Leonys Martin might not be a Ranger anymore — he was signed early in the 2015/2016 offseason by the Seattle Mariners — but the Cuban center fielder's saga continues to be one of the most interesting things about the team. Friday morning Martin's former agent Bart Hernandez was arrested on federal human trafficking charges in Miami for allegedly bringing Martin to the United States illegally and for financial gain.
In 2010, Martin defected from Cuba on a yacht headed for Mexico. His path — he wanted to play baseball in the United States — was dictated by arcane Major League Baseball rules. Cuban players who defect directly to the United States are forced to enter the MLB draft. If a player can establish residence in another country, however, Cuban players are treated like any other international free agent. They can sign with the team of their choosing for however much that team is willing to pay, leading players like Martin to make a pit stop on their way to the U.S.
For Martin, the trip to Mexico was more than intermission. According to a lawsuit he would later file against the group that helped him defect, Martin and his family were taken not to Cancun, where they believed they were going, but a mattress-lined house elsewhere in Mexico. Once there, they were guarded by two armed men, according to Martin. One of the men, Eliezer Lazo, told Martin why they were being held, according to federal court records.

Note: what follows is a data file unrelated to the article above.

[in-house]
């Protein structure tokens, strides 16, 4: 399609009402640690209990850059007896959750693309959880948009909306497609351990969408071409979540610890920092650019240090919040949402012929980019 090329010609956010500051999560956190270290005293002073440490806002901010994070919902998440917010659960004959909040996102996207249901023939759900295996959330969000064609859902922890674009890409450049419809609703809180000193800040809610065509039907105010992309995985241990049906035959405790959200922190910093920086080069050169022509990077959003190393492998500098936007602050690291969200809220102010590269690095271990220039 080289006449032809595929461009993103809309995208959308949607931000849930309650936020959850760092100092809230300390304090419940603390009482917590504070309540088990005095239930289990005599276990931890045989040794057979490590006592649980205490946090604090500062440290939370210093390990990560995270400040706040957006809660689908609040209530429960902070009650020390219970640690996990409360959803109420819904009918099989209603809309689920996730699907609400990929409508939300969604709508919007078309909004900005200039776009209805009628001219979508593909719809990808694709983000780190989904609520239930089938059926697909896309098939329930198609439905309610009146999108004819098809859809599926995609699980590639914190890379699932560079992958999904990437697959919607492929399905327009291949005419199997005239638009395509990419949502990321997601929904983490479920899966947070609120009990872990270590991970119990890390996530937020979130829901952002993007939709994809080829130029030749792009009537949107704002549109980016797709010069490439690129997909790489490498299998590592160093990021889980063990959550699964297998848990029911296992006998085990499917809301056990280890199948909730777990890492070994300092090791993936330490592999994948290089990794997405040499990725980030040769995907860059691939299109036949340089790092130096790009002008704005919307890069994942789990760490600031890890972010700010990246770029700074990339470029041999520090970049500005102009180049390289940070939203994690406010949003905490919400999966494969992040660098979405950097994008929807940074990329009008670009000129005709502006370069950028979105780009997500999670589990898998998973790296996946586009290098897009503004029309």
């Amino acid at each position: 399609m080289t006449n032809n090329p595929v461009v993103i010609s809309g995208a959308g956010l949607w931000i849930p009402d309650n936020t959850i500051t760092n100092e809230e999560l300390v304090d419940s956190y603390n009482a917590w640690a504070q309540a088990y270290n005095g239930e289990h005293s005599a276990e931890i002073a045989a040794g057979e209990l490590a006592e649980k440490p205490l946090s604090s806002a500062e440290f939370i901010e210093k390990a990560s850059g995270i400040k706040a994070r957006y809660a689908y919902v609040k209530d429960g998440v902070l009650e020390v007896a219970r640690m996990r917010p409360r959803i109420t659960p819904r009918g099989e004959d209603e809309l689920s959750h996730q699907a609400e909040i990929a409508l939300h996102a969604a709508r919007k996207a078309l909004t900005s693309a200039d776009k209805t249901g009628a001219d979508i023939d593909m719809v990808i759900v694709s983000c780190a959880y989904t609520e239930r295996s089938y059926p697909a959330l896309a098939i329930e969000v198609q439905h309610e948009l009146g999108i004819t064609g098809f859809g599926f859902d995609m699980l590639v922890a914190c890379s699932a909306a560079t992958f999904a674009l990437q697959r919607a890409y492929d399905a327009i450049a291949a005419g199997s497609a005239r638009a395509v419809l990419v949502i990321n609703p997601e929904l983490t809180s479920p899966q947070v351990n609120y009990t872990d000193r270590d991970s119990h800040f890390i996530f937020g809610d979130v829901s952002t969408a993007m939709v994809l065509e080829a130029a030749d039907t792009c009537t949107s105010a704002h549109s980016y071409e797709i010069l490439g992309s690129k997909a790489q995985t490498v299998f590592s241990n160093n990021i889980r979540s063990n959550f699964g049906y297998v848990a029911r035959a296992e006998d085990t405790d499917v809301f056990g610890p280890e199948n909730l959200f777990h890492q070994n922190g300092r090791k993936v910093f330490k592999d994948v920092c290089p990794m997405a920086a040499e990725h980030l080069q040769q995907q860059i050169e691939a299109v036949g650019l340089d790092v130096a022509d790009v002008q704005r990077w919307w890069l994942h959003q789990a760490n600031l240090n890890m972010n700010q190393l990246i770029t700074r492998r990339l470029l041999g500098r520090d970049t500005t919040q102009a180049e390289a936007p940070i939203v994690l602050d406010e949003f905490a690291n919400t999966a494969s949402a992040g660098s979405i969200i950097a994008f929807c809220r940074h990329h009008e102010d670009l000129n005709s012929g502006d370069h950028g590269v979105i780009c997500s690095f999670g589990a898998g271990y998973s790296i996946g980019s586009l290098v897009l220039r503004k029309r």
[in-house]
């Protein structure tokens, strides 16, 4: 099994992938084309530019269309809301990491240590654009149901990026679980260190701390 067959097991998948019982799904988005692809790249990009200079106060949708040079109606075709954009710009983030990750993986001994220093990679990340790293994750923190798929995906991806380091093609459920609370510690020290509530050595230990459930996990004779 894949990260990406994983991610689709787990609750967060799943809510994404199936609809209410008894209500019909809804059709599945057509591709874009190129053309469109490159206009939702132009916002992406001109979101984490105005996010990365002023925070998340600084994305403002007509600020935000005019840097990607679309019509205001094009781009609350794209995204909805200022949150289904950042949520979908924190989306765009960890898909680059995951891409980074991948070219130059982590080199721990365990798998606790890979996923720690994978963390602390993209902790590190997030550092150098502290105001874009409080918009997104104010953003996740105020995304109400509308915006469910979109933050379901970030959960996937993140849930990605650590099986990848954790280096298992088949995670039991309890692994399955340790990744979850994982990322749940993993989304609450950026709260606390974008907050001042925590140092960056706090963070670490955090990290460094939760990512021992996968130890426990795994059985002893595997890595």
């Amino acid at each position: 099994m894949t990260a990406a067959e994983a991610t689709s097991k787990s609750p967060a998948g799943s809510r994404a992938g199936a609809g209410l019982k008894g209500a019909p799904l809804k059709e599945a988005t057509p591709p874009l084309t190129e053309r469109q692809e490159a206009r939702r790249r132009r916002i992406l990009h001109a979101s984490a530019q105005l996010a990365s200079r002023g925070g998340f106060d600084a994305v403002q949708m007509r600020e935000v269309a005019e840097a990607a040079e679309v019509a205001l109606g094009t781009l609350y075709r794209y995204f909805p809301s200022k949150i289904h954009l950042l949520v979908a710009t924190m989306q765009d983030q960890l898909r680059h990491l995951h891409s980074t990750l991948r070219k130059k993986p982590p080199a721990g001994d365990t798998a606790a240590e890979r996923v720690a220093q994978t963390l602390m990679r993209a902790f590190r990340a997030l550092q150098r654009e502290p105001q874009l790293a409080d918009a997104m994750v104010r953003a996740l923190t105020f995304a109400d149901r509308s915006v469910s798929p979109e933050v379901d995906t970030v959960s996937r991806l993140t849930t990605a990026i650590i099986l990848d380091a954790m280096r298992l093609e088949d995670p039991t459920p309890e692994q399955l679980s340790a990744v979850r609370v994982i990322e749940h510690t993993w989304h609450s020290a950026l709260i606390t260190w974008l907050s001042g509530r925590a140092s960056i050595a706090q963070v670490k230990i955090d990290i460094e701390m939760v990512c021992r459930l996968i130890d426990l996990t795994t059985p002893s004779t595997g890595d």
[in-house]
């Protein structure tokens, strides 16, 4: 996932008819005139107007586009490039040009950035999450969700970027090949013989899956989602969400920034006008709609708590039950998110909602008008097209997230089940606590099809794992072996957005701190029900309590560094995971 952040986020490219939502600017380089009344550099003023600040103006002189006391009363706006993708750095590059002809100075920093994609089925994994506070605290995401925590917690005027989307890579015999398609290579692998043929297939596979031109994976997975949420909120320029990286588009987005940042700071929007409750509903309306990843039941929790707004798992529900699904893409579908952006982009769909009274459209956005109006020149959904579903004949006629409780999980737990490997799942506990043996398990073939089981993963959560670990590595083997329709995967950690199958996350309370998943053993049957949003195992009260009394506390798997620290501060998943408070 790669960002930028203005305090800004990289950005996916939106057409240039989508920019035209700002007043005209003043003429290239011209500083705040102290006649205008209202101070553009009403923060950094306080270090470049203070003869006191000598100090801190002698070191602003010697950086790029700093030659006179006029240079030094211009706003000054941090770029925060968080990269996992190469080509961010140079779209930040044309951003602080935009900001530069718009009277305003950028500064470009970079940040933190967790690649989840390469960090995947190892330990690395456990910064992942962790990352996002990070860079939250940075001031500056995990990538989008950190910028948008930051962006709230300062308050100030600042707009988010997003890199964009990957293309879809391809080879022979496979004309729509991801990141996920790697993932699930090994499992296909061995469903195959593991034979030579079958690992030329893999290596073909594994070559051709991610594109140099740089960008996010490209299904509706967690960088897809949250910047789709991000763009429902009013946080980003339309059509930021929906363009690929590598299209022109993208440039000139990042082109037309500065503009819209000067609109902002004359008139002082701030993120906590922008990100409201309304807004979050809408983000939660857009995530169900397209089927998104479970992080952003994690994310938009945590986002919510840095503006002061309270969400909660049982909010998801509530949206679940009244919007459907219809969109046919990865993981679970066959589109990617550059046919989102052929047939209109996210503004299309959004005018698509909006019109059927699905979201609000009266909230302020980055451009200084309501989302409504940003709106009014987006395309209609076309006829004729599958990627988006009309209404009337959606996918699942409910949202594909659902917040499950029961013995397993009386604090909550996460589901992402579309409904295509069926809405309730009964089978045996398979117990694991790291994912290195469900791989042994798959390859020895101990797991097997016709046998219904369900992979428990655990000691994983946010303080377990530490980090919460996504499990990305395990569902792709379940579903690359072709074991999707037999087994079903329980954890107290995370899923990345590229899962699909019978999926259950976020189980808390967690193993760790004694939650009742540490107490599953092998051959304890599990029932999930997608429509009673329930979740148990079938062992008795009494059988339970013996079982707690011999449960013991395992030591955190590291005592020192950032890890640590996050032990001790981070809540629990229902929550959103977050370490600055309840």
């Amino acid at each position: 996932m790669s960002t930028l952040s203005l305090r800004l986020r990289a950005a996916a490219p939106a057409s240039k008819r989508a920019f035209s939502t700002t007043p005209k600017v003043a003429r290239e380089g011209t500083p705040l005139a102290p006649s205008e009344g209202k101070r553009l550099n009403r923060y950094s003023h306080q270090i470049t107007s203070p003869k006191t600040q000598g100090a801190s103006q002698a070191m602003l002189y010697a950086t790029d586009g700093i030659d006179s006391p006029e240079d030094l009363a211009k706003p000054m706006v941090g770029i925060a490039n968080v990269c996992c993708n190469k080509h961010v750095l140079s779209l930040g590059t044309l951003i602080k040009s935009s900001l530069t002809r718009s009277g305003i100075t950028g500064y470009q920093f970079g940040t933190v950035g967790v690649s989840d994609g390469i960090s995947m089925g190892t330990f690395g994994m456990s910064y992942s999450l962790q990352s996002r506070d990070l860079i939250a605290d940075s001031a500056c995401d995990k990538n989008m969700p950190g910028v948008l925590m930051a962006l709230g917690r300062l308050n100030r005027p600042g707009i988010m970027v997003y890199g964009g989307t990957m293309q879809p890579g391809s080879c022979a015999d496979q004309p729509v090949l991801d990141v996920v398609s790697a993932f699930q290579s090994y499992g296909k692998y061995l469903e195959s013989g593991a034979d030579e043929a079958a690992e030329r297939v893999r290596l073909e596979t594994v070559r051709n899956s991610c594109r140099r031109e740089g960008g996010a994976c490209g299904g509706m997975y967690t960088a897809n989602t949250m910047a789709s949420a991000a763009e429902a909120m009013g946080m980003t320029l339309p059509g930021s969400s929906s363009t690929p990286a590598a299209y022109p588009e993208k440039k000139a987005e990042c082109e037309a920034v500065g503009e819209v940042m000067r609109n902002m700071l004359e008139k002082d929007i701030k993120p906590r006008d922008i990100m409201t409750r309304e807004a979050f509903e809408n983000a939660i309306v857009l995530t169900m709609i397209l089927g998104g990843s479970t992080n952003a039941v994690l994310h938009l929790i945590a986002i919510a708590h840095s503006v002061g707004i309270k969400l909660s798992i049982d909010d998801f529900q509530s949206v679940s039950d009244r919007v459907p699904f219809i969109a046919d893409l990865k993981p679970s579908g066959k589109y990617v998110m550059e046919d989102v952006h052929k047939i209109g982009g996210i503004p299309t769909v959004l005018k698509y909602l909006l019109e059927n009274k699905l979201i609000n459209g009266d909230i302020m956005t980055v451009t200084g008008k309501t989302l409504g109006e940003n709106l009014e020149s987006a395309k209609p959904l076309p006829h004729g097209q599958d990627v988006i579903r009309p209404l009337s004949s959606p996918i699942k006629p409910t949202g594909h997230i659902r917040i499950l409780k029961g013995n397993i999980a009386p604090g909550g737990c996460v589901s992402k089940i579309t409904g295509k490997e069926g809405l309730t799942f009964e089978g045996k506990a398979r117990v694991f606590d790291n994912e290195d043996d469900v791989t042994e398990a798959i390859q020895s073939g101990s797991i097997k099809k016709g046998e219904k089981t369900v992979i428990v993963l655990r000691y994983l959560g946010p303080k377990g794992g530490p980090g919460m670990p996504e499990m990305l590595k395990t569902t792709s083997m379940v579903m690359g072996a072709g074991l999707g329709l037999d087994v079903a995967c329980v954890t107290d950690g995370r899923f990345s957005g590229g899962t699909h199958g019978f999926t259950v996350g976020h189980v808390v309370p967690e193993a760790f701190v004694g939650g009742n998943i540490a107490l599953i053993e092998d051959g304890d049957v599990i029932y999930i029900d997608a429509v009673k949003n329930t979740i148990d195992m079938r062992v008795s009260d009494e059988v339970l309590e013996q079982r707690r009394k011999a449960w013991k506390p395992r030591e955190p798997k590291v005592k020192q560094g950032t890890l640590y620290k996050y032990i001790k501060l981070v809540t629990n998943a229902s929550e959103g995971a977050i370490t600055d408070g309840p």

"You are worth a lot," Lazo said, according to the suit. "I am not going to let you go."
Eventually, Martin's family was taken across the border and to Miami, where they stayed at an apartment owned by Lazo. Martin was moved to a complex in Monterrey, Mexico, where he trained in front of Major League scouts.
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Before Martin signed his $15.5 million, Hernandez-negotiated contract with the Rangers, he says he was forced sign an agreement with a Lazo-fronted company promising 30 percent of his future earnings to the company. Martin eventually paid Estrellas del Beisbol more than $1 million, before being sued for violating the contract he signed with the group.
Lazo was eventually convicted in 2015 of violations related to human trafficking and extortion and got 14 years in prison. Now Hernandez, the agent with whom the Rangers worked to land Martin, could be headed the same direction.
The Rangers, through spokesman John Blake, declined to comment for this story. Jeff Marcus, who represented Hernandez at his Monday bond hearing, did not respond to an interview request.
Hernandez faces up to 20 years in prison. Monday, his bond was set at $300,000.